Webster Bank, N.A. v. Pierce & Associates, P.C., No. 16-CV-2522, 2020 WL 616467 (N.D. Ill. Feb. 10, 2020)

(This is for informational purposes and is not legal advice.)

 

 

 

Breach of the Standard of Care Must be the Proximate Cause

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Richard Sharif (“Sharif”) sued his former attorney, William Stevens (“Stevens”), for legal malpractice in an underlying matter.  He alleged that Stevens failed to comply with discovery and failed to properly raise arguments that would have resulted in a more favorable outcome.  The United States District Court for the Northern District of Illinois ruled in Stevens’ favor on all counts.  With respect to discovery, Sharif accused Stevens of not producing documents that Sharif tendered to him.  Here, the District Court held that Sharif was actually to blame because he “did not give Stevens certain documents that should have been given to him.”  Id. at 3.  As to whether Stevens should have raised a particular argument, the Northern District found that Stevens had violated the standard of care owed to Sharif.  However, the District Court still had to consider whether the court in the underlying matter “would have decided […] differently had the issue been properly raised.”  Id.  at 5.  This is because a successful claim for malpractice requires that a plaintiff establish “but for the negligence of the attorney, the plaintiff would not have suffered actual damages.”  Id. at 2.  On that point, Sharif made “no argument that a reasonable court would have made a different decision.”  Id. at 5.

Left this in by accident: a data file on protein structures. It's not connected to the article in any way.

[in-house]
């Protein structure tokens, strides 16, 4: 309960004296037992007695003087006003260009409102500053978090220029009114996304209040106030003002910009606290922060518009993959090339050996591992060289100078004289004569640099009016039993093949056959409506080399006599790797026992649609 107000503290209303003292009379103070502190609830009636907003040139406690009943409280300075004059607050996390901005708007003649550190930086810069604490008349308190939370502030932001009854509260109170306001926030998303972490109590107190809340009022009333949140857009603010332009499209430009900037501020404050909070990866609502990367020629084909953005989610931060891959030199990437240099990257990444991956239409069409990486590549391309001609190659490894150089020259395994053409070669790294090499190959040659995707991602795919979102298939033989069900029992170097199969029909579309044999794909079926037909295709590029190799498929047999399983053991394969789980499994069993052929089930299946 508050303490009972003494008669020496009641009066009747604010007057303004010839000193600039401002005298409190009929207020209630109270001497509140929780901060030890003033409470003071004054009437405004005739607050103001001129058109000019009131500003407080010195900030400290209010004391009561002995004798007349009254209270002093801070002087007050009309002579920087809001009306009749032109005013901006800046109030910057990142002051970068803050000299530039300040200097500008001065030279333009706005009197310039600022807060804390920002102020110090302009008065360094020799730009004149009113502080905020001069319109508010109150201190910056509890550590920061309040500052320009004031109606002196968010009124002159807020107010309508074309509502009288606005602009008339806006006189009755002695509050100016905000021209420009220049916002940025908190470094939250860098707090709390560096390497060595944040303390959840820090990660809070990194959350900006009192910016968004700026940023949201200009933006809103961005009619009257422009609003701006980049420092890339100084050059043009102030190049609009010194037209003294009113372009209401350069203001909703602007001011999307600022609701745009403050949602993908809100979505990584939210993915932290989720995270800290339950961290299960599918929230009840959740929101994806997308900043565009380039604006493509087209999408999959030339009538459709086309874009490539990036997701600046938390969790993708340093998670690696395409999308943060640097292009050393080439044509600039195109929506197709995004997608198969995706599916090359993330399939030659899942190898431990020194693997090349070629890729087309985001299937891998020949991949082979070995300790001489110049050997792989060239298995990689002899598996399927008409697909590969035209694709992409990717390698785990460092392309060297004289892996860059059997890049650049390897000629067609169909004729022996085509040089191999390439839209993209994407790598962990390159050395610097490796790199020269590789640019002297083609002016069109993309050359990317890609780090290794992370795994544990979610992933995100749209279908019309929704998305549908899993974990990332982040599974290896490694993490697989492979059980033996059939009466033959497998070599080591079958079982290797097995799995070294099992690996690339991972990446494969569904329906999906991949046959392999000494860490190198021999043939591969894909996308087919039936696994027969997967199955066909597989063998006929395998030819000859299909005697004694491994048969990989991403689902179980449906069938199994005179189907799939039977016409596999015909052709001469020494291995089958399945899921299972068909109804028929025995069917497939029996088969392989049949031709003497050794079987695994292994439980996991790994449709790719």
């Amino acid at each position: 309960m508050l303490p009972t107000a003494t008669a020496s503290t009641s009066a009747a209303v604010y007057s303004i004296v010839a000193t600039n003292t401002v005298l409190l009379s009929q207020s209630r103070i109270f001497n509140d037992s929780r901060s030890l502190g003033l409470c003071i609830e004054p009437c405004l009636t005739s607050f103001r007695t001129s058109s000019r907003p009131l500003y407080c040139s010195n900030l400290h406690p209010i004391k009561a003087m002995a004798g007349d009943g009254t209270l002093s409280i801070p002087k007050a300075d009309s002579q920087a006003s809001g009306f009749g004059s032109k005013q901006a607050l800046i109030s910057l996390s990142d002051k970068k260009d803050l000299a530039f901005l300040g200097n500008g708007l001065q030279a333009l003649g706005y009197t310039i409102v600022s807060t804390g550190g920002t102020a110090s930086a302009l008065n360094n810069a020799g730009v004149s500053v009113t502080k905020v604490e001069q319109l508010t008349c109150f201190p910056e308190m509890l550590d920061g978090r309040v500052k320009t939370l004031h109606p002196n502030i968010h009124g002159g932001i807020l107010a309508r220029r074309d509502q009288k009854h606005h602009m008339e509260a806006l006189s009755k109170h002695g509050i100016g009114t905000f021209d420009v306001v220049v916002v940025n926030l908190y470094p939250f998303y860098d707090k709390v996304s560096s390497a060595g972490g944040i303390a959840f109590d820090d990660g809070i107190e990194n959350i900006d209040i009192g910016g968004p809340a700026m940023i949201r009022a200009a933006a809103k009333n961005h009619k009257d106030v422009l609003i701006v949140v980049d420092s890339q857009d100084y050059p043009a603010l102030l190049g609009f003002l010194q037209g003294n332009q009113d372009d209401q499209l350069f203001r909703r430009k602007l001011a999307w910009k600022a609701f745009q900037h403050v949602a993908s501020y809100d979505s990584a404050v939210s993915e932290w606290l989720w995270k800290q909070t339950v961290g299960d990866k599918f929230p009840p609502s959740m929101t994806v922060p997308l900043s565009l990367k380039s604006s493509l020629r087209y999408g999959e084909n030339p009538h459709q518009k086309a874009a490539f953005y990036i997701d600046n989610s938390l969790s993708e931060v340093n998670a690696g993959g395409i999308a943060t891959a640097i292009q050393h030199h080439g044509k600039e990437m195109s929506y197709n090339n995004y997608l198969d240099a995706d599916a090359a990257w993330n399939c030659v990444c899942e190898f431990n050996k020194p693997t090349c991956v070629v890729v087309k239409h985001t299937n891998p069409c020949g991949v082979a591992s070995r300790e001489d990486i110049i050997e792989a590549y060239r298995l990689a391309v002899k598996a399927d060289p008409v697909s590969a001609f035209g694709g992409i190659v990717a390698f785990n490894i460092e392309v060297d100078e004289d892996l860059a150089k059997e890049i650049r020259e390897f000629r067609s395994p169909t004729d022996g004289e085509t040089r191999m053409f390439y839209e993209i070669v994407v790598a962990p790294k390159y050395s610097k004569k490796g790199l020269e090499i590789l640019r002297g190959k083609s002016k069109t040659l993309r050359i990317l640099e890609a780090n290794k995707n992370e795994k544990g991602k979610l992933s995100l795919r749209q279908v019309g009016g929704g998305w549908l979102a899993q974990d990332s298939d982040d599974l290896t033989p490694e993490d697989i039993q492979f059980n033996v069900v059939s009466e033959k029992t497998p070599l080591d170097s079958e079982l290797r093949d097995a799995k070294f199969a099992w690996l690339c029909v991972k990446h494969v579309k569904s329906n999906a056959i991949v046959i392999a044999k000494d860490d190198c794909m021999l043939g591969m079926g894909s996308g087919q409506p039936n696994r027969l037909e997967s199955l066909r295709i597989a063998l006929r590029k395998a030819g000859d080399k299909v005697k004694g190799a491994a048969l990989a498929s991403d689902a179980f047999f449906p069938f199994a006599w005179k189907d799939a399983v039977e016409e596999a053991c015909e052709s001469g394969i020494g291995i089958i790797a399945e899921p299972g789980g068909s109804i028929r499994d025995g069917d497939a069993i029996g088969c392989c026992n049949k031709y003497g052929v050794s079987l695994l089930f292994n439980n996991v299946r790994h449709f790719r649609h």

Stevens v. Sharif, No. 15 C 1405, 2019 WL 4862171 (N.D. Ill. Sept. 30, 2019)

(This is for informational purposes and is not legal advice.)

 

No Proximate Causation for Alleged Malpractice in an Unwinnable Case